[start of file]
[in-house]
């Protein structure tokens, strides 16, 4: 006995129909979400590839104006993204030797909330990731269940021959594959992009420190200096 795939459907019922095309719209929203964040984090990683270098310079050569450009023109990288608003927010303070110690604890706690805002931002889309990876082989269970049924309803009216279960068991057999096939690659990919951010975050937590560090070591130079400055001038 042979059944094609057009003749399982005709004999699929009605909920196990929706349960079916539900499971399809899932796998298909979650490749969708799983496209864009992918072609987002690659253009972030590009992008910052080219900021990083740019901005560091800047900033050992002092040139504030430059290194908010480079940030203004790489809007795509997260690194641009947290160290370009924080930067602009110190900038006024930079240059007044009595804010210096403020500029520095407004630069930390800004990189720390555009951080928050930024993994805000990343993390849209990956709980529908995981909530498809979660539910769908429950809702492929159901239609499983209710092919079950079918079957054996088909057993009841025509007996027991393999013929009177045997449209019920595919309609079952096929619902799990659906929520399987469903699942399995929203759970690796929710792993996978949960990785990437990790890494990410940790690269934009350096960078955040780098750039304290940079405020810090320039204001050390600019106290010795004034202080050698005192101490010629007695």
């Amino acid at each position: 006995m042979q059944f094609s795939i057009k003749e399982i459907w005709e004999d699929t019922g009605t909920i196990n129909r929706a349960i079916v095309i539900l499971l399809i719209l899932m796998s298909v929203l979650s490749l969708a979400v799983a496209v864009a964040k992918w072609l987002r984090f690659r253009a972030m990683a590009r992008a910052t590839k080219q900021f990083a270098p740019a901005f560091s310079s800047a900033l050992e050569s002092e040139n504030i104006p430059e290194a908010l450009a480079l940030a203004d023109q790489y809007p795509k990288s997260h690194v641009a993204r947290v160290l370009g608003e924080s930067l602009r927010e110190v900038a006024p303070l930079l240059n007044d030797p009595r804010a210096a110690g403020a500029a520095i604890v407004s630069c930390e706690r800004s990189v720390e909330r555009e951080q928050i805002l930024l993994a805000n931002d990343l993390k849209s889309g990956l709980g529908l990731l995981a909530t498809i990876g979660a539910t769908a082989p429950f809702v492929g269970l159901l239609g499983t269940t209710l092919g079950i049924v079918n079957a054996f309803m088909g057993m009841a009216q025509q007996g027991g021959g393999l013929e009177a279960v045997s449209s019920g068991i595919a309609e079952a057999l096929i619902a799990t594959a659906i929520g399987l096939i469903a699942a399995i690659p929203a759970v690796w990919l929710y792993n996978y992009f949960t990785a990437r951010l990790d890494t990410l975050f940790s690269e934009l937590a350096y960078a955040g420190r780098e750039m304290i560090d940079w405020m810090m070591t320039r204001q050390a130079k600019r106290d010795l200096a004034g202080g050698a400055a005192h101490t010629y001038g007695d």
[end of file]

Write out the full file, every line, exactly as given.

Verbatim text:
[in-house]
């Protein structure tokens, strides 16, 4: 006995129909979400590839104006993204030797909330990731269940021959594959992009420190200096 795939459907019922095309719209929203964040984090990683270098310079050569450009023109990288608003927010303070110690604890706690805002931002889309990876082989269970049924309803009216279960068991057999096939690659990919951010975050937590560090070591130079400055001038 042979059944094609057009003749399982005709004999699929009605909920196990929706349960079916539900499971399809899932796998298909979650490749969708799983496209864009992918072609987002690659253009972030590009992008910052080219900021990083740019901005560091800047900033050992002092040139504030430059290194908010480079940030203004790489809007795509997260690194641009947290160290370009924080930067602009110190900038006024930079240059007044009595804010210096403020500029520095407004630069930390800004990189720390555009951080928050930024993994805000990343993390849209990956709980529908995981909530498809979660539910769908429950809702492929159901239609499983209710092919079950079918079957054996088909057993009841025509007996027991393999013929009177045997449209019920595919309609079952096929619902799990659906929520399987469903699942399995929203759970690796929710792993996978949960990785990437990790890494990410940790690269934009350096960078955040780098750039304290940079405020810090320039204001050390600019106290010795004034202080050698005192101490010629007695």
């Amino acid at each position: 006995m042979q059944f094609s795939i057009k003749e399982i459907w005709e004999d699929t019922g009605t909920i196990n129909r929706a349960i079916v095309i539900l499971l399809i719209l899932m796998s298909v929203l979650s490749l969708a979400v799983a496209v864009a964040k992918w072609l987002r984090f690659r253009a972030m990683a590009r992008a910052t590839k080219q900021f990083a270098p740019a901005f560091s310079s800047a900033l050992e050569s002092e040139n504030i104006p430059e290194a908010l450009a480079l940030a203004d023109q790489y809007p795509k990288s997260h690194v641009a993204r947290v160290l370009g608003e924080s930067l602009r927010e110190v900038a006024p303070l930079l240059n007044d030797p009595r804010a210096a110690g403020a500029a520095i604890v407004s630069c930390e706690r800004s990189v720390e909330r555009e951080q928050i805002l930024l993994a805000n931002d990343l993390k849209s889309g990956l709980g529908l990731l995981a909530t498809i990876g979660a539910t769908a082989p429950f809702v492929g269970l159901l239609g499983t269940t209710l092919g079950i049924v079918n079957a054996f309803m088909g057993m009841a009216q025509q007996g027991g021959g393999l013929e009177a279960v045997s449209s019920g068991i595919a309609e079952a057999l096929i619902a799990t594959a659906i929520g399987l096939i469903a699942a399995i690659p929203a759970v690796w990919l929710y792993n996978y992009f949960t990785a990437r951010l990790d890494t990410l975050f940790s690269e934009l937590a350096y960078a955040g420190r780098e750039m304290i560090d940079w405020m810090m070591t320039r204001q050390a130079k600019r106290d010795l200096a004034g202080g050698a400055a005192h101490t010629y001038g007695d």